Brendan Corish


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(1918–90), Labour Party leader and government minister. Corish was elected TD for Wexford in 1945, and served in the first interparty government (1948–51) as parliamentary secretary to the minister for Local Government and Defence. In 1954, when the coalition returned to office, he was promoted to be minister for social welfare. He was elected to the leadership of the Labour Party in 1960, but had to wait until 1973 before returning to office. With the formation of the National Coalition (between Fine Gael and Labour) in that year, Corish became tánaiste and Minister for Health and Social Welfare. On 1 July 1977, following the defeat of the coalition at a general election, and the loss of two Labour seats, Corish resigned from the party leadership. A moderate and sympathetic leader, Corish presided over a left-ward realignment of Labour in the 1960s, and increasing tensions between Dublin radicals and the party's rural base. Despite the electoral setback in 1977, the Corish years were also marked by a strengthening of Labour's popular support.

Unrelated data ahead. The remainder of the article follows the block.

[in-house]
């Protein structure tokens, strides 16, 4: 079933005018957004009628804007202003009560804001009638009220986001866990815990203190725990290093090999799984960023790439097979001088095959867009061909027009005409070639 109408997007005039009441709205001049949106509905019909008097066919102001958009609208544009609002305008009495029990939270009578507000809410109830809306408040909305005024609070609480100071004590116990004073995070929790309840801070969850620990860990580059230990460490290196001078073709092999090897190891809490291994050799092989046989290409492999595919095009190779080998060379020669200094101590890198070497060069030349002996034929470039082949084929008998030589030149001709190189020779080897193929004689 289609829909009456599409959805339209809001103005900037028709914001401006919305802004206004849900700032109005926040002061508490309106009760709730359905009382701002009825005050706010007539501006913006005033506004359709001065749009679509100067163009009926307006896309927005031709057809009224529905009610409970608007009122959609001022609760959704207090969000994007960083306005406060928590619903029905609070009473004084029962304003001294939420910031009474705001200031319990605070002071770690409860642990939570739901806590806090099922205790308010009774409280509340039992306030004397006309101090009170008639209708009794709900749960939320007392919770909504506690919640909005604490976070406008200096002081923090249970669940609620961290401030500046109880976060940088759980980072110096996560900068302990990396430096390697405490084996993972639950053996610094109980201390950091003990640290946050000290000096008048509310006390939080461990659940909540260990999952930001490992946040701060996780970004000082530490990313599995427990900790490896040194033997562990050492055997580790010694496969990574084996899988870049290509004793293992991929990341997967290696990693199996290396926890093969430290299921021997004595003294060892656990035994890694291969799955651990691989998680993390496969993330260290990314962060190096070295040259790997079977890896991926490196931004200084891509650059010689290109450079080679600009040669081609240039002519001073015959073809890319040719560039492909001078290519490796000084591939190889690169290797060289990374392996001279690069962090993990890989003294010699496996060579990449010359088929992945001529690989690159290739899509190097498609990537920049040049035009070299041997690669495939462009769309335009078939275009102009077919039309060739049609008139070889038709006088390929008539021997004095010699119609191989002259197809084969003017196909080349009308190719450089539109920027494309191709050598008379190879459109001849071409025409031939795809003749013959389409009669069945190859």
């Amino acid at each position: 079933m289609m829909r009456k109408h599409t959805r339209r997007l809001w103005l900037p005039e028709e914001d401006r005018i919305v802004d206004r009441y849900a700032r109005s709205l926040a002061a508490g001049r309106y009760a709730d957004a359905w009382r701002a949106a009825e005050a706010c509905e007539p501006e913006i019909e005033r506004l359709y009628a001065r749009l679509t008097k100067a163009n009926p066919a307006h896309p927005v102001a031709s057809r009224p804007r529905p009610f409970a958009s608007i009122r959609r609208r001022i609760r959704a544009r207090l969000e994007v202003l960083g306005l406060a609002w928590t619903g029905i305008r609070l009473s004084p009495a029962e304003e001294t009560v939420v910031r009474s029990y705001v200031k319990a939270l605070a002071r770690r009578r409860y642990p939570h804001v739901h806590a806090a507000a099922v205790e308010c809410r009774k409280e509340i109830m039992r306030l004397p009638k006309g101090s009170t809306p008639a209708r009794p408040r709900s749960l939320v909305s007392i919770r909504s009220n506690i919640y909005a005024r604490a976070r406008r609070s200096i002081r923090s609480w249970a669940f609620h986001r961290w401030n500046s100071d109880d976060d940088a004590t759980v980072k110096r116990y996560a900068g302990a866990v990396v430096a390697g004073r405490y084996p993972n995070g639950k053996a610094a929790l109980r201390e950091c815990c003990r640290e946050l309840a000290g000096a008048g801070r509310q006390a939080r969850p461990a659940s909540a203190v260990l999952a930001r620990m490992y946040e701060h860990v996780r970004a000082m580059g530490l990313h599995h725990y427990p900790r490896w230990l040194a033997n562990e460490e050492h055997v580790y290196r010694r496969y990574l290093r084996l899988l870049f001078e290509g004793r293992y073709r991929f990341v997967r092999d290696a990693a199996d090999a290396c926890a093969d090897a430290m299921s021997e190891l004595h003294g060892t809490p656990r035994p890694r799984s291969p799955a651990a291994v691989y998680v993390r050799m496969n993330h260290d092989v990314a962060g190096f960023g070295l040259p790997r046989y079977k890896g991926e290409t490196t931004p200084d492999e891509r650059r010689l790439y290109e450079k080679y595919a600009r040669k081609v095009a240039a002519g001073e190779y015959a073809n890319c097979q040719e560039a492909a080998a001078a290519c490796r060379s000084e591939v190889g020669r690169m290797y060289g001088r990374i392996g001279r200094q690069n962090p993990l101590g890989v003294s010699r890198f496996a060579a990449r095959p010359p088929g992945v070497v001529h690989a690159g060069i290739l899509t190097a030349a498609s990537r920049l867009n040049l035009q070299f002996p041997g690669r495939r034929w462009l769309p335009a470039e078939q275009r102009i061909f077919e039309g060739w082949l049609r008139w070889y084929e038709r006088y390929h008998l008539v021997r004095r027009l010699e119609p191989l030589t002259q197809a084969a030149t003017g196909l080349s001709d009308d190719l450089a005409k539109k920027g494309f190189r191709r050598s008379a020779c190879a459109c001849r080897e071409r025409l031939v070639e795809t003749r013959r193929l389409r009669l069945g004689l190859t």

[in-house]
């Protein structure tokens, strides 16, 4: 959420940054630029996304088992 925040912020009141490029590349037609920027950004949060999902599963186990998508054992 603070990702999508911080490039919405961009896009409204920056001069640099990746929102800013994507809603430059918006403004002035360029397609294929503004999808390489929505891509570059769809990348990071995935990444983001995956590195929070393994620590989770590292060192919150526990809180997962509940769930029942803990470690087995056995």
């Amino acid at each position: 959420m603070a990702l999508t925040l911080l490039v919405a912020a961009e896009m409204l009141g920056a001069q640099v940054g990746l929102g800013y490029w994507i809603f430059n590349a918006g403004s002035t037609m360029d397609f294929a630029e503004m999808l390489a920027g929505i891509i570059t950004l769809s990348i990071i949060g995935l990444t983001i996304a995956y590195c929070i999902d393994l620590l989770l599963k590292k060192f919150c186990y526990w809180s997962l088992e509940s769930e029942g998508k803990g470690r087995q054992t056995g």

From The Oxford Companion to Irish History in Oxford Reference.

Subjects: European History.

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